5 April 1968 – To protest the lack of an aerial display to commemorate the 50th anniversary of the founding of the Royal Air Force…and to demonstrate against the government of Prime Minister Harold Wilson, Flight Lieutenant Alan Pollock of the RAF’s No. 1(F) Squadron makes an unauthorized display flight in a Hawker Hunter. This became known as “The Tower Bridge Incident”.
Pollock decided on his own initiative to mark the occasion of the RAF anniversary with an unauthorized display. His flight left the soon-to-be-closed RAF Tangmere in Sussex to return to RAF West Raynham in Norfolk, a route that took them over London. Immediately after takeoff, Pollock left the flight and flew low level.
Having “beaten up” Dunsfold Aerodrome (Hawker’s home airfield), he then took his Hawker Hunter FGA.9 (XF442), a single-seater, ground-attack jet fighter, over London at low level, and circled the Houses of Parliament three times as a demonstration against Prime Minister Harold Wilson’s government. Pollock continued and dipped his wings over the Royal Air Force Memorial on the Embankment, and finally flew under the top span of Tower Bridge He later wrote of the decision to fly through Tower Bridge:
“Until this very instant I’d had absolutely no idea that, of course, Tower Bridge would be there. It was easy enough to fly over it, but the idea of flying through the spans suddenly struck me. I had just ten seconds to grapple with the seductive proposition which few ground attack pilots of any nationality could have resisted. My brain started racing to reach a decision. Years of fast low-level strike flying made the decision simple…”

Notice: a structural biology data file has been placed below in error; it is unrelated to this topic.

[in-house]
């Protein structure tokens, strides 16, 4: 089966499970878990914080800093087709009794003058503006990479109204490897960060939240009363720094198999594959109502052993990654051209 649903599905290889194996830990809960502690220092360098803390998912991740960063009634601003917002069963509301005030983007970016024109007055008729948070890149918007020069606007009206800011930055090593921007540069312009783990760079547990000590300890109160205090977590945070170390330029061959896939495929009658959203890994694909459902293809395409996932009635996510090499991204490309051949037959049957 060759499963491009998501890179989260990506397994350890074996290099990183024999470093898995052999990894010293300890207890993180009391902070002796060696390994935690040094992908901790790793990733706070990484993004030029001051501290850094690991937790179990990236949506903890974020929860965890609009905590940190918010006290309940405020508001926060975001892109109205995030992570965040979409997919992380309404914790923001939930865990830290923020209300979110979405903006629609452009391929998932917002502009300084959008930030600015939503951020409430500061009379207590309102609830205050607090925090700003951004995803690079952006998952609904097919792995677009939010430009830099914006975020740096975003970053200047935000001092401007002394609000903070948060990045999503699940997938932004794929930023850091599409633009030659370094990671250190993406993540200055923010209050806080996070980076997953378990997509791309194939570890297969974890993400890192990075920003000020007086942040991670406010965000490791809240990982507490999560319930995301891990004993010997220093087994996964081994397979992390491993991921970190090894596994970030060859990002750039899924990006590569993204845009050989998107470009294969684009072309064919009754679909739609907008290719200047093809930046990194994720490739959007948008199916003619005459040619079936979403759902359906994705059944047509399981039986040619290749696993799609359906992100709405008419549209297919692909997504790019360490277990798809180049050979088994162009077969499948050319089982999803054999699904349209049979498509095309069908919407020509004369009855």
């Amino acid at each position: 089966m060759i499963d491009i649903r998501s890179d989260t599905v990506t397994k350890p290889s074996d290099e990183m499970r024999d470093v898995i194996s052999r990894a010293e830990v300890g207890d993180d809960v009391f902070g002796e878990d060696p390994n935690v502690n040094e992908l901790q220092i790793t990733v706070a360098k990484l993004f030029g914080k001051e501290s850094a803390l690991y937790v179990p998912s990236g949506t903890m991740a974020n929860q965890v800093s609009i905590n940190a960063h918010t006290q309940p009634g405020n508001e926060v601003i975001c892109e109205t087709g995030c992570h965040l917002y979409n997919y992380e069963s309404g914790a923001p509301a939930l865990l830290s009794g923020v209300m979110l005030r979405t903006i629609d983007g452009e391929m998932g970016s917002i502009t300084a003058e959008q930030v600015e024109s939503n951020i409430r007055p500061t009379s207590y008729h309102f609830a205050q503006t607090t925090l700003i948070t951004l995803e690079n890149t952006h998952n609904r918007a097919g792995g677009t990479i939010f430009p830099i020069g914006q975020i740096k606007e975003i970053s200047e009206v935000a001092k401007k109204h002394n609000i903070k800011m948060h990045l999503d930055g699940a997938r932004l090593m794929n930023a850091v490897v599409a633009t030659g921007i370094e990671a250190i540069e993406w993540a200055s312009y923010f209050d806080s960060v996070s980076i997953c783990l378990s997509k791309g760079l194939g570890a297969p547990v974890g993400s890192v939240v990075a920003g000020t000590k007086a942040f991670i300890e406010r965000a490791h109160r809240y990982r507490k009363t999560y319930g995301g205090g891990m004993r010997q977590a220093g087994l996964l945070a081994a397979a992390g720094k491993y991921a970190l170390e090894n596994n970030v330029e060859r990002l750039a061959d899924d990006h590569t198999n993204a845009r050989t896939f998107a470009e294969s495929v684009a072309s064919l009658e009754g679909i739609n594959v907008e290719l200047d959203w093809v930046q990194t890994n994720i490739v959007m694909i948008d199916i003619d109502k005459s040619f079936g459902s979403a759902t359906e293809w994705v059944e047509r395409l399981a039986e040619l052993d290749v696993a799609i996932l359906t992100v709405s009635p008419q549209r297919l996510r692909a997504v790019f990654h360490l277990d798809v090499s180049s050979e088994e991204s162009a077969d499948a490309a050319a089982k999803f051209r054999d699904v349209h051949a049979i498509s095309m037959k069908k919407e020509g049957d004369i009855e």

Knowing that he was likely to be stripped of his flying status as a result of this display, he proceeded to “beat up” several airfields (Wattisham, Lakenheath, and Marham) in inverted flight at an altitude of about 200 feet en route to his base at RAF West Raynham, where, within the hour, he was formally arrested. He was subsequently invalided out of the RAF on medical grounds. This avoided a court-martial and the embarrassment to the government of Pollock giving a reason for his stunt and perhaps receiving the support of the public.”
Although other pilots had flown under the upper span of Tower Bridge, Pollock was the first to do so in a jet aircraft.” (1)
Note: I know that no F-100 pilot would ever consider flying under a bridge.